I can’t help but think of the collision of worlds between the African-American Bible study group in Charleston and the young white stranger they graciously welcomed and hosted, living out the Word of God they were studying. But even after receiving their hospitality, face to face, he continued to live according to the ways of a world constructed by hate speech, as he turned on them with words of hate and a gun.

That is why it is vital that we Christians are people who know and live out of the power of the Word to heal and to bless. We believe in God’s creative Word made flesh, and we proclaim Jesus Christ, in whose life of teaching and healing, in whose unjust death and unexpected resurrection,
our universe is created anew.  We receive the power of speech as part of God’s gracious invitation to participate in the ongoing recreation and restoration of the world.

Our speech is a Christian practice, by which we live out our love of God and neighbor. But James does not underestimate the challenge,  saying wild animals are tamed more easily than our tongues, and seeming gloomy on our prospects in controlling our speech.

Indeed, even in our churches, where we intend the best use of our speech, without realizing it, we sometimes find ourselves speculating about others in ways that are subtly harmful. Especially here, we must take seriously James’ wisdom from ch.1, “Everyone should be quick to listen and slow to speak.” We are being restored to God’s image, but sin is pervasive and tenacious, and we do make many mistakes.

But James also tells us that the capacity to control our speech is a sign of maturity in the faith, which suggests that there is hope for us yet! We can choose to pray and practice to learn to use our speech for healing and not harm.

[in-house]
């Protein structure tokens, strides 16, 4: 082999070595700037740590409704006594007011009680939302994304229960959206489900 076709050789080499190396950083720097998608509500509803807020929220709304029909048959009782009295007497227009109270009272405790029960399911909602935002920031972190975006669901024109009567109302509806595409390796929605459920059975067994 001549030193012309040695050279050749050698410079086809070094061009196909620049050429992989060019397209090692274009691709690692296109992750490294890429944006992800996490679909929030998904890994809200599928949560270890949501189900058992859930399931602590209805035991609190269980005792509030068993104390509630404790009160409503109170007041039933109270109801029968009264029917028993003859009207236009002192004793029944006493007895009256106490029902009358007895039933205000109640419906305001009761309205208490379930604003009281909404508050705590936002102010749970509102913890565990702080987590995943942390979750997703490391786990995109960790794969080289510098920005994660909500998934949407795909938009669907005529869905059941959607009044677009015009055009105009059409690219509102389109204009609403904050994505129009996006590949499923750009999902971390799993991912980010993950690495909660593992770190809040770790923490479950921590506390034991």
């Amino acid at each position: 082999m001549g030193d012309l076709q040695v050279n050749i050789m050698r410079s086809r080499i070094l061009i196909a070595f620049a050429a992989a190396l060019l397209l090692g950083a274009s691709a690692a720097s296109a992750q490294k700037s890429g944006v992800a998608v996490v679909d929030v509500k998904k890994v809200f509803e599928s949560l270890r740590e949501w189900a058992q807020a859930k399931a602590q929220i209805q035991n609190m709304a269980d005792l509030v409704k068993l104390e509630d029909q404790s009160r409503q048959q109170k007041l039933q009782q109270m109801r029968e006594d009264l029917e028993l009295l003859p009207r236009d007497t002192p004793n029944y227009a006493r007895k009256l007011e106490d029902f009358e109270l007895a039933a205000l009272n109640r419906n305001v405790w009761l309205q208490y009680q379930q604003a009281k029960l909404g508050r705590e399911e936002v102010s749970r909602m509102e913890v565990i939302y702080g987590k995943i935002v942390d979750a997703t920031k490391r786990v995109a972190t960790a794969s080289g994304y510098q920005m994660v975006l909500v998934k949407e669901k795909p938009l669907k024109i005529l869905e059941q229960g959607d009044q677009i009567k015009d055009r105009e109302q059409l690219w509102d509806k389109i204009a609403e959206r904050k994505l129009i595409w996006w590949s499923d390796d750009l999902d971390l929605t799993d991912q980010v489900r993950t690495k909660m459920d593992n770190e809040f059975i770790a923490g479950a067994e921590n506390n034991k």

Of course, like any spiritual practice—loving speech takes practice! It is a process in which we notice and learn about God and ourselves. We can observe our speech and notice how it reveals our inner life, what we truly value and depend upon. Comparing our words to our actions, noticing the degree to which they have integrity, we will know how we have been growing in Christlikeness.

The Renovare workbook we are using in this summer’s Spiritual Formation Group suggests ways to engage in practicing loving speech:
–Be a gossip-buster. Whenever someone you are with begins to gossip, quickly end it. Guide the conversation to a different subject.
–Practice the art of speaking positively. Resolve to make two positive remarks about someone or something for every negative remark you make.
–Cultivate integrity in your speech by focusing on simplicity and honesty in all that you say.

These practices sound so simple and obvious, but trying them for a week is revealing! The point of them is not to get it perfect, but to see what we see. Sometimes we won’t like what we notice.
The awareness of what we don’t like in our words and actions is an invitation to ask for God to change us.

The good news is that we can learn to use our speech to bless others and share the truly good news of Jesus Christ; we can learn to discern when to speak and when to stay silent, and we can learn to speak in the Spirit to create worlds of love, joy, peace, patience, kindness, goodness, and faithfulness.

Do you see my stole? It’s my ordination stole from Alaska, and it features a raven and eagle with little crosses in their bellies, wings, and especially in their beaks. It reminds me of James’ metaphor of the bit and bridle guiding and directing the horse. There is a prayer inside which says, “May the Word of Christ be always in your heart, in your words, and in your actions.”

Those three aspects of our lives are brought into integrity as Christ speaks his transforming Word into our lives. Christ is already present with and within us,and by the power of the Spirit, we can  ask and receive God’s help: “If any of you lacks wisdom, let him ask God, who gives generously to all without reproach,” James says in ch.1. As we ask, receive and accept, lean into and depend upon the Holy Spirit that God has given us, Christ becomes the one who controls our speech and our whole bodies.